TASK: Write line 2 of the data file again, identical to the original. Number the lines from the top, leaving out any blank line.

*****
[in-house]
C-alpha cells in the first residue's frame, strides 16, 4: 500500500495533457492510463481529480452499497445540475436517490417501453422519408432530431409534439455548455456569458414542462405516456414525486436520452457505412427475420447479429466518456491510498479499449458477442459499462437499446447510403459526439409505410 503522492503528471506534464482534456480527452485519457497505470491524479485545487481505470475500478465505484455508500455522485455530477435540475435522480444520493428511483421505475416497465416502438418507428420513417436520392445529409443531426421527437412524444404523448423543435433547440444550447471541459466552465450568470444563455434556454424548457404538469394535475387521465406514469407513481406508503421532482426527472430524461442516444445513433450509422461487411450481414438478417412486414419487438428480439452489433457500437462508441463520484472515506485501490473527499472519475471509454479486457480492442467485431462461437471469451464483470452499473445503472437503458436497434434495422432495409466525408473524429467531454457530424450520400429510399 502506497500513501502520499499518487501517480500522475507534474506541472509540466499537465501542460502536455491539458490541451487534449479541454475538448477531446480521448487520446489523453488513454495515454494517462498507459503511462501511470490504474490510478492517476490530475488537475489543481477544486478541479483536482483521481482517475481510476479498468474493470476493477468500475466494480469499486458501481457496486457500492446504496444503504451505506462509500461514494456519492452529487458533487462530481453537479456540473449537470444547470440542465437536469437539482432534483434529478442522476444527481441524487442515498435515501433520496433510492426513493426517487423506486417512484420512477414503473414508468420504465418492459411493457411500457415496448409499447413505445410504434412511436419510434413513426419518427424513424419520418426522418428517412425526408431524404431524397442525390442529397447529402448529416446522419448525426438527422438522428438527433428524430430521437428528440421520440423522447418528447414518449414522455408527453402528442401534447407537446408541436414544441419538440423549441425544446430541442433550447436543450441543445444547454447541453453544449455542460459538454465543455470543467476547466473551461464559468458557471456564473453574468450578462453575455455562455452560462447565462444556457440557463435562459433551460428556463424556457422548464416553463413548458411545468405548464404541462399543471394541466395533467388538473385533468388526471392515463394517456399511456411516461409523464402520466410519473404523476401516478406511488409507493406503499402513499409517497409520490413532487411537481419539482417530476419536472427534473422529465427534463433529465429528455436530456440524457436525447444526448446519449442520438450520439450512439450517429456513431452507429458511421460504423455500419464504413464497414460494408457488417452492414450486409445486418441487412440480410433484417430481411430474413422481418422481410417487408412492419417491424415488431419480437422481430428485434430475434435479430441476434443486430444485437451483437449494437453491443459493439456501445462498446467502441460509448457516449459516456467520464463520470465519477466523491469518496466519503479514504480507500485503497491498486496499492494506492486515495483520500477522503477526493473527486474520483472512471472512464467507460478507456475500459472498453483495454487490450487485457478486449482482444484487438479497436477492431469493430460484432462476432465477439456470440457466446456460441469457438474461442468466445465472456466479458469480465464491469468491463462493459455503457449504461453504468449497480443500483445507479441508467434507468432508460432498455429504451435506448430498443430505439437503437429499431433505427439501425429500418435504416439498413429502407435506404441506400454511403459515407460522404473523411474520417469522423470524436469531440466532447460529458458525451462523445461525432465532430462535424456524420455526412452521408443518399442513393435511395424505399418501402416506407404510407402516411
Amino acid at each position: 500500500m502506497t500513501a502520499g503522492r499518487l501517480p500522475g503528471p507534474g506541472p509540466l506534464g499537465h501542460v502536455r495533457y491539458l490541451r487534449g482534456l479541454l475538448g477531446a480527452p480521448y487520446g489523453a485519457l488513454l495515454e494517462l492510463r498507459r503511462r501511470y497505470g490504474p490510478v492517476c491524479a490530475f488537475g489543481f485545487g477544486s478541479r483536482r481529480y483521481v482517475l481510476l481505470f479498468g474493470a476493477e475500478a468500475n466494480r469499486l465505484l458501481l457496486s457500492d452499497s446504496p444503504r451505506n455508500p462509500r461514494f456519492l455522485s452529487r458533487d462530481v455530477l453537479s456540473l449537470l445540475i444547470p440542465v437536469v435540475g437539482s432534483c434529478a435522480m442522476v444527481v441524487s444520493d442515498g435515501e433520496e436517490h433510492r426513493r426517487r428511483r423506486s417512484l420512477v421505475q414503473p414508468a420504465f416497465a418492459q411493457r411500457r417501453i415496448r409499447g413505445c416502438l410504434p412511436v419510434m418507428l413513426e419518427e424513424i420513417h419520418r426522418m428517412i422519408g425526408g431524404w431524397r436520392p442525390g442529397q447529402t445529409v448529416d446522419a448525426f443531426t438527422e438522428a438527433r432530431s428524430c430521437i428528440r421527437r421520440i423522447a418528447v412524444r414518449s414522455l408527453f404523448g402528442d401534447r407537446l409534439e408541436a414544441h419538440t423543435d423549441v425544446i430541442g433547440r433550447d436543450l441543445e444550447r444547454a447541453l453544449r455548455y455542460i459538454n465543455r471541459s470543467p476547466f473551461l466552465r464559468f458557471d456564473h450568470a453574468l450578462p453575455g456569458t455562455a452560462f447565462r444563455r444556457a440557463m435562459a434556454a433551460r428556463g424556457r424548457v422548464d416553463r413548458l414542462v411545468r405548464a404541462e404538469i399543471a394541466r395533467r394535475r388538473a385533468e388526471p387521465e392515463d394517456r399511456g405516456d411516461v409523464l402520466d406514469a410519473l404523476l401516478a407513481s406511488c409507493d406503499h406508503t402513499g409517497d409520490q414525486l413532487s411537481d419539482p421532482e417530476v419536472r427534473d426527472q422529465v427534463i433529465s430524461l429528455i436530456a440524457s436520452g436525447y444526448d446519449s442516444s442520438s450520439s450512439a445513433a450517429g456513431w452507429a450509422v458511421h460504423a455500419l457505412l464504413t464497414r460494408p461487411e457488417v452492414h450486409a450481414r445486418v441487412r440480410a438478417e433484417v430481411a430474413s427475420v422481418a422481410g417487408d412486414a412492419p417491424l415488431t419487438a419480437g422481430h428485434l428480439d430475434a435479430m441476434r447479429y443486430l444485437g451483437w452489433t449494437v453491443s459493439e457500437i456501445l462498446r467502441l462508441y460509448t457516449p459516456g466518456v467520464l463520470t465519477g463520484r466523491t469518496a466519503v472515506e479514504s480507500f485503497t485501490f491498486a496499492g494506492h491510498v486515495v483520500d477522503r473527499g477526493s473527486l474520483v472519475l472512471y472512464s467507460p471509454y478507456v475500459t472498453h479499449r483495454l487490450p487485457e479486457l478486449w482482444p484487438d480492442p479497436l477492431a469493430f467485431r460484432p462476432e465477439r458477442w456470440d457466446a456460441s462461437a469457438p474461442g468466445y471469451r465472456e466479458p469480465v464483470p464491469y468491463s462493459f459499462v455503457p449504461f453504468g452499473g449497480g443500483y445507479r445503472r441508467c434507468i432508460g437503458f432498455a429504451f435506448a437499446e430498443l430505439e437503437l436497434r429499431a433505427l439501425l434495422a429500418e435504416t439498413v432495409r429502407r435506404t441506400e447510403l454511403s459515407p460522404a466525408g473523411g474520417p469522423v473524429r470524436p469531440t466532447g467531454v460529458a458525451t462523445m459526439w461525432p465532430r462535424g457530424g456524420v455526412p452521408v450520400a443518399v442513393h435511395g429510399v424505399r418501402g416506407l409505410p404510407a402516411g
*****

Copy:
C-alpha cells in the first residue's frame, strides 16, 4: 500500500495533457492510463481529480452499497445540475436517490417501453422519408432530431409534439455548455456569458414542462405516456414525486436520452457505412427475420447479429466518456491510498479499449458477442459499462437499446447510403459526439409505410 503522492503528471506534464482534456480527452485519457497505470491524479485545487481505470475500478465505484455508500455522485455530477435540475435522480444520493428511483421505475416497465416502438418507428420513417436520392445529409443531426421527437412524444404523448423543435433547440444550447471541459466552465450568470444563455434556454424548457404538469394535475387521465406514469407513481406508503421532482426527472430524461442516444445513433450509422461487411450481414438478417412486414419487438428480439452489433457500437462508441463520484472515506485501490473527499472519475471509454479486457480492442467485431462461437471469451464483470452499473445503472437503458436497434434495422432495409466525408473524429467531454457530424450520400429510399 502506497500513501502520499499518487501517480500522475507534474506541472509540466499537465501542460502536455491539458490541451487534449479541454475538448477531446480521448487520446489523453488513454495515454494517462498507459503511462501511470490504474490510478492517476490530475488537475489543481477544486478541479483536482483521481482517475481510476479498468474493470476493477468500475466494480469499486458501481457496486457500492446504496444503504451505506462509500461514494456519492452529487458533487462530481453537479456540473449537470444547470440542465437536469437539482432534483434529478442522476444527481441524487442515498435515501433520496433510492426513493426517487423506486417512484420512477414503473414508468420504465418492459411493457411500457415496448409499447413505445410504434412511436419510434413513426419518427424513424419520418426522418428517412425526408431524404431524397442525390442529397447529402448529416446522419448525426438527422438522428438527433428524430430521437428528440421520440423522447418528447414518449414522455408527453402528442401534447407537446408541436414544441419538440423549441425544446430541442433550447436543450441543445444547454447541453453544449455542460459538454465543455470543467476547466473551461464559468458557471456564473453574468450578462453575455455562455452560462447565462444556457440557463435562459433551460428556463424556457422548464416553463413548458411545468405548464404541462399543471394541466395533467388538473385533468388526471392515463394517456399511456411516461409523464402520466410519473404523476401516478406511488409507493406503499402513499409517497409520490413532487411537481419539482417530476419536472427534473422529465427534463433529465429528455436530456440524457436525447444526448446519449442520438450520439450512439450517429456513431452507429458511421460504423455500419464504413464497414460494408457488417452492414450486409445486418441487412440480410433484417430481411430474413422481418422481410417487408412492419417491424415488431419480437422481430428485434430475434435479430441476434443486430444485437451483437449494437453491443459493439456501445462498446467502441460509448457516449459516456467520464463520470465519477466523491469518496466519503479514504480507500485503497491498486496499492494506492486515495483520500477522503477526493473527486474520483472512471472512464467507460478507456475500459472498453483495454487490450487485457478486449482482444484487438479497436477492431469493430460484432462476432465477439456470440457466446456460441469457438474461442468466445465472456466479458469480465464491469468491463462493459455503457449504461453504468449497480443500483445507479441508467434507468432508460432498455429504451435506448430498443430505439437503437429499431433505427439501425429500418435504416439498413429502407435506404441506400454511403459515407460522404473523411474520417469522423470524436469531440466532447460529458458525451462523445461525432465532430462535424456524420455526412452521408443518399442513393435511395424505399418501402416506407404510407402516411